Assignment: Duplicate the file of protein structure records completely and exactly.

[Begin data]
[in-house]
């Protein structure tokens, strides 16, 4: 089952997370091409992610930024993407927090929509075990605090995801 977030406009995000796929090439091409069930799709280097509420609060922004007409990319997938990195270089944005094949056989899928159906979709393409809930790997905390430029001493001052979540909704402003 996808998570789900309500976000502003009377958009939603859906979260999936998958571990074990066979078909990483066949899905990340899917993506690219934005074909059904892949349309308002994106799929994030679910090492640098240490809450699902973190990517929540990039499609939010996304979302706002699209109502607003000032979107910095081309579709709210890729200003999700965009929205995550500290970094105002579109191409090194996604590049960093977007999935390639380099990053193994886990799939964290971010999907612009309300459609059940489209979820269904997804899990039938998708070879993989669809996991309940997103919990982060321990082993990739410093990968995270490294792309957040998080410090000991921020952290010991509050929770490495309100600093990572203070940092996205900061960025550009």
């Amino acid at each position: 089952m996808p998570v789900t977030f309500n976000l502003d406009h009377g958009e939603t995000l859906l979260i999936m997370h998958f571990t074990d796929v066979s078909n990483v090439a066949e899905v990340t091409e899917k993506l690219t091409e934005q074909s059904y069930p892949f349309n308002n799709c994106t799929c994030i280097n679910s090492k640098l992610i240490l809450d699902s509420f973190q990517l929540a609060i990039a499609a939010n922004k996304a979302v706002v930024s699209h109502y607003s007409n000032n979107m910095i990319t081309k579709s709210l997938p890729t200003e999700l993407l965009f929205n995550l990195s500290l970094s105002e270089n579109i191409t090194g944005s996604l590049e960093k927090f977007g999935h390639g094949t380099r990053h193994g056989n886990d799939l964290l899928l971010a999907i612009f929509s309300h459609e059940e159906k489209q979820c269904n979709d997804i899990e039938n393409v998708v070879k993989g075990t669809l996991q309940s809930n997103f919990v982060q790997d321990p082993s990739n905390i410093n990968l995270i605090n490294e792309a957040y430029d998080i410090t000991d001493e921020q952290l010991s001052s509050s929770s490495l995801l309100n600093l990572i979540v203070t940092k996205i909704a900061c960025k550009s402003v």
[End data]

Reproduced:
[in-house]
């Protein structure tokens, strides 16, 4: 089952997370091409992610930024993407927090929509075990605090995801 977030406009995000796929090439091409069930799709280097509420609060922004007409990319997938990195270089944005094949056989899928159906979709393409809930790997905390430029001493001052979540909704402003 996808998570789900309500976000502003009377958009939603859906979260999936998958571990074990066979078909990483066949899905990340899917993506690219934005074909059904892949349309308002994106799929994030679910090492640098240490809450699902973190990517929540990039499609939010996304979302706002699209109502607003000032979107910095081309579709709210890729200003999700965009929205995550500290970094105002579109191409090194996604590049960093977007999935390639380099990053193994886990799939964290971010999907612009309300459609059940489209979820269904997804899990039938998708070879993989669809996991309940997103919990982060321990082993990739410093990968995270490294792309957040998080410090000991921020952290010991509050929770490495309100600093990572203070940092996205900061960025550009």
């Amino acid at each position: 089952m996808p998570v789900t977030f309500n976000l502003d406009h009377g958009e939603t995000l859906l979260i999936m997370h998958f571990t074990d796929v066979s078909n990483v090439a066949e899905v990340t091409e899917k993506l690219t091409e934005q074909s059904y069930p892949f349309n308002n799709c994106t799929c994030i280097n679910s090492k640098l992610i240490l809450d699902s509420f973190q990517l929540a609060i990039a499609a939010n922004k996304a979302v706002v930024s699209h109502y607003s007409n000032n979107m910095i990319t081309k579709s709210l997938p890729t200003e999700l993407l965009f929205n995550l990195s500290l970094s105002e270089n579109i191409t090194g944005s996604l590049e960093k927090f977007g999935h390639g094949t380099r990053h193994g056989n886990d799939l964290l899928l971010a999907i612009f929509s309300h459609e059940e159906k489209q979820c269904n979709d997804i899990e039938n393409v998708v070879k993989g075990t669809l996991q309940s809930n997103f919990v982060q790997d321990p082993s990739n905390i410093n990968l995270i605090n490294e792309a957040y430029d998080i410090t000991d001493e921020q952290l010991s001052s509050s929770s490495l995801l309100n600093l990572i979540v203070t940092k996205i909704a900061c960025k550009s402003v």